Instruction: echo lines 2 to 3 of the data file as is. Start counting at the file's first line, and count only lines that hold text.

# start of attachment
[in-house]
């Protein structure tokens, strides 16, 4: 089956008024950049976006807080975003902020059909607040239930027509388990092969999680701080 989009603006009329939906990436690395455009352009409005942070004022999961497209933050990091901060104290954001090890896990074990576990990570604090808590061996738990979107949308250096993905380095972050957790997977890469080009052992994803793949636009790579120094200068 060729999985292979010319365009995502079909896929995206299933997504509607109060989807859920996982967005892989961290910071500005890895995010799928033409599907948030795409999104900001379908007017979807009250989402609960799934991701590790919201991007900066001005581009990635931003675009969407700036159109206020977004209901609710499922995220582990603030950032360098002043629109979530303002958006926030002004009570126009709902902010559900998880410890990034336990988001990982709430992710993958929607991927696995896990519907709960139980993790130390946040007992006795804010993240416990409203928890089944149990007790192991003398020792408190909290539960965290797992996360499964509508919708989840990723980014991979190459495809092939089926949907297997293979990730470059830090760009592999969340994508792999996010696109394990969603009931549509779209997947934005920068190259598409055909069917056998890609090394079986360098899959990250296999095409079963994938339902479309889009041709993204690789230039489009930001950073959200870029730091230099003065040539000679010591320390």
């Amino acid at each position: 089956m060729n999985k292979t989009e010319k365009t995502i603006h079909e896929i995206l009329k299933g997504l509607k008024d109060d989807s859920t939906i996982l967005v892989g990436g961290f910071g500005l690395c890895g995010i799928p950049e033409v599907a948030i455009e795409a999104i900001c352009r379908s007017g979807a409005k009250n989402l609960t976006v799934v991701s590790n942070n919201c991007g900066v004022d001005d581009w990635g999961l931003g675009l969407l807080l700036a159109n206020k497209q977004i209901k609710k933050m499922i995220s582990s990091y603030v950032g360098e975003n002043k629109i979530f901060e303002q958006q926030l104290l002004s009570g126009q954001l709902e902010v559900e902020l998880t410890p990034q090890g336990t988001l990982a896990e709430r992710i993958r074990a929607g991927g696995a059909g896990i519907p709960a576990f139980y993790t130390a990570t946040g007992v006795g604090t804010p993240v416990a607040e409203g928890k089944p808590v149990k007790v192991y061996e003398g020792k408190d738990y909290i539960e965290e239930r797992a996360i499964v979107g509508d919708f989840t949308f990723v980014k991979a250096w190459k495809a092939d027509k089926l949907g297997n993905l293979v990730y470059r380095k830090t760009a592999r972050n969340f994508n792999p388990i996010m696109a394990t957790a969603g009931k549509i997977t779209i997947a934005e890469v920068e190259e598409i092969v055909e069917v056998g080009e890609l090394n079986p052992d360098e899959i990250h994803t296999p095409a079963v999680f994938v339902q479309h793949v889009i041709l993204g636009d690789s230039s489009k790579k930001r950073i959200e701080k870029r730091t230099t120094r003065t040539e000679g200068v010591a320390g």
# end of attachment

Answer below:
């Protein structure tokens, strides 16, 4: 089956008024950049976006807080975003902020059909607040239930027509388990092969999680701080 989009603006009329939906990436690395455009352009409005942070004022999961497209933050990091901060104290954001090890896990074990576990990570604090808590061996738990979107949308250096993905380095972050957790997977890469080009052992994803793949636009790579120094200068 060729999985292979010319365009995502079909896929995206299933997504509607109060989807859920996982967005892989961290910071500005890895995010799928033409599907948030795409999104900001379908007017979807009250989402609960799934991701590790919201991007900066001005581009990635931003675009969407700036159109206020977004209901609710499922995220582990603030950032360098002043629109979530303002958006926030002004009570126009709902902010559900998880410890990034336990988001990982709430992710993958929607991927696995896990519907709960139980993790130390946040007992006795804010993240416990409203928890089944149990007790192991003398020792408190909290539960965290797992996360499964509508919708989840990723980014991979190459495809092939089926949907297997293979990730470059830090760009592999969340994508792999996010696109394990969603009931549509779209997947934005920068190259598409055909069917056998890609090394079986360098899959990250296999095409079963994938339902479309889009041709993204690789230039489009930001950073959200870029730091230099003065040539000679010591320390």
């Amino acid at each position: 089956m060729n999985k292979t989009e010319k365009t995502i603006h079909e896929i995206l009329k299933g997504l509607k008024d109060d989807s859920t939906i996982l967005v892989g990436g961290f910071g500005l690395c890895g995010i799928p950049e033409v599907a948030i455009e795409a999104i900001c352009r379908s007017g979807a409005k009250n989402l609960t976006v799934v991701s590790n942070n919201c991007g900066v004022d001005d581009w990635g999961l931003g675009l969407l807080l700036a159109n206020k497209q977004i209901k609710k933050m499922i995220s582990s990091y603030v950032g360098e975003n002043k629109i979530f901060e303002q958006q926030l104290l002004s009570g126009q954001l709902e902010v559900e902020l998880t410890p990034q090890g336990t988001l990982a896990e709430r992710i993958r074990a929607g991927g696995a059909g896990i519907p709960a576990f139980y993790t130390a990570t946040g007992v006795g604090t804010p993240v416990a607040e409203g928890k089944p808590v149990k007790v192991y061996e003398g020792k408190d738990y909290i539960e965290e239930r797992a996360i499964v979107g509508d919708f989840t949308f990723v980014k991979a250096w190459k495809a092939d027509k089926l949907g297997n993905l293979v990730y470059r380095k830090t760009a592999r972050n969340f994508n792999p388990i996010m696109a394990t957790a969603g009931k549509i997977t779209i997947a934005e890469v920068e190259e598409i092969v055909e069917v056998g080009e890609l090394n079986p052992d360098e899959i990250h994803t296999p095409a079963v999680f994938v339902q479309h793949v889009i041709l993204g636009d690789s230039s489009k790579k930001r950073i959200e701080k870029r730091t230099t120094r003065t040539e000679g200068v010591a320390g």